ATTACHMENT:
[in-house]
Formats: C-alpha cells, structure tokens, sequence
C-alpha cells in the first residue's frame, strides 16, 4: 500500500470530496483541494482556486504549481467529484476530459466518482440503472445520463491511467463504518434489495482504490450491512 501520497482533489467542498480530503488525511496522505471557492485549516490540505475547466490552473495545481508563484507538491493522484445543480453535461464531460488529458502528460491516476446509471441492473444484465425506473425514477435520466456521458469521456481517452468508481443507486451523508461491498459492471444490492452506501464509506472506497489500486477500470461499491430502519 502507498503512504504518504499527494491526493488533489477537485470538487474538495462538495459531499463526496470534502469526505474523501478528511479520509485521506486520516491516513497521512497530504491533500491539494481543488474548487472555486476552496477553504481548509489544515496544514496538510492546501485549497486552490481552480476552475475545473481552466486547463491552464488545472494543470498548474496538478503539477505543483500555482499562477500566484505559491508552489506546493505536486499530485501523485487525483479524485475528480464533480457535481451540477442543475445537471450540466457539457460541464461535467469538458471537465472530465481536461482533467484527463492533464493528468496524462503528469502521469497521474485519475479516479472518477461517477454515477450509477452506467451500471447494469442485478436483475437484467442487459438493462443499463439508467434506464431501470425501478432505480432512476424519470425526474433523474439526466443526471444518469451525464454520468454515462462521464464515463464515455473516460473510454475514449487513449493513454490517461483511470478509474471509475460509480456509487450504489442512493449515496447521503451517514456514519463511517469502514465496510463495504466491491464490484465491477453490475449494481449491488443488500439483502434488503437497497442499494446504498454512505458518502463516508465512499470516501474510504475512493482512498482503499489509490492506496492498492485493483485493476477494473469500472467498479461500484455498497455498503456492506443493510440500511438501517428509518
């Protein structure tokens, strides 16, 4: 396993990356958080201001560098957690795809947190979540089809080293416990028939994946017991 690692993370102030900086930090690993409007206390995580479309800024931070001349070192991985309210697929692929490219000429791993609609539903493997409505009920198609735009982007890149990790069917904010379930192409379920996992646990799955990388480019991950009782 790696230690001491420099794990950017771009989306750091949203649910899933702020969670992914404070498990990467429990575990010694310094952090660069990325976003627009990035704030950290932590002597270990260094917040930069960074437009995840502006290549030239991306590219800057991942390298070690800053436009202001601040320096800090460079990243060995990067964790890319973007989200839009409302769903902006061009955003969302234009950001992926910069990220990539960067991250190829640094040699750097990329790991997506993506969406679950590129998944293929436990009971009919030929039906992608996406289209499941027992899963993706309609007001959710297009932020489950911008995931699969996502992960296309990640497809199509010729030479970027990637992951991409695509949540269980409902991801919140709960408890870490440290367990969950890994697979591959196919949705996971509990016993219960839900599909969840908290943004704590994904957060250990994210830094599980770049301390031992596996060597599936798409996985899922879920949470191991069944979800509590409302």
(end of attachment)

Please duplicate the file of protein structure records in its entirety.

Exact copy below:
[in-house]
Formats: C-alpha cells, structure tokens, sequence
C-alpha cells in the first residue's frame, strides 16, 4: 500500500470530496483541494482556486504549481467529484476530459466518482440503472445520463491511467463504518434489495482504490450491512 501520497482533489467542498480530503488525511496522505471557492485549516490540505475547466490552473495545481508563484507538491493522484445543480453535461464531460488529458502528460491516476446509471441492473444484465425506473425514477435520466456521458469521456481517452468508481443507486451523508461491498459492471444490492452506501464509506472506497489500486477500470461499491430502519 502507498503512504504518504499527494491526493488533489477537485470538487474538495462538495459531499463526496470534502469526505474523501478528511479520509485521506486520516491516513497521512497530504491533500491539494481543488474548487472555486476552496477553504481548509489544515496544514496538510492546501485549497486552490481552480476552475475545473481552466486547463491552464488545472494543470498548474496538478503539477505543483500555482499562477500566484505559491508552489506546493505536486499530485501523485487525483479524485475528480464533480457535481451540477442543475445537471450540466457539457460541464461535467469538458471537465472530465481536461482533467484527463492533464493528468496524462503528469502521469497521474485519475479516479472518477461517477454515477450509477452506467451500471447494469442485478436483475437484467442487459438493462443499463439508467434506464431501470425501478432505480432512476424519470425526474433523474439526466443526471444518469451525464454520468454515462462521464464515463464515455473516460473510454475514449487513449493513454490517461483511470478509474471509475460509480456509487450504489442512493449515496447521503451517514456514519463511517469502514465496510463495504466491491464490484465491477453490475449494481449491488443488500439483502434488503437497497442499494446504498454512505458518502463516508465512499470516501474510504475512493482512498482503499489509490492506496492498492485493483485493476477494473469500472467498479461500484455498497455498503456492506443493510440500511438501517428509518
């Protein structure tokens, strides 16, 4: 396993990356958080201001560098957690795809947190979540089809080293416990028939994946017991 690692993370102030900086930090690993409007206390995580479309800024931070001349070192991985309210697929692929490219000429791993609609539903493997409505009920198609735009982007890149990790069917904010379930192409379920996992646990799955990388480019991950009782 790696230690001491420099794990950017771009989306750091949203649910899933702020969670992914404070498990990467429990575990010694310094952090660069990325976003627009990035704030950290932590002597270990260094917040930069960074437009995840502006290549030239991306590219800057991942390298070690800053436009202001601040320096800090460079990243060995990067964790890319973007989200839009409302769903902006061009955003969302234009950001992926910069990220990539960067991250190829640094040699750097990329790991997506993506969406679950590129998944293929436990009971009919030929039906992608996406289209499941027992899963993706309609007001959710297009932020489950911008995931699969996502992960296309990640497809199509010729030479970027990637992951991409695509949540269980409902991801919140709960408890870490440290367990969950890994697979591959196919949705996971509990016993219960839900599909969840908290943004704590994904957060250990994210830094599980770049301390031992596996060597599936798409996985899922879920949470191991069944979800509590409302």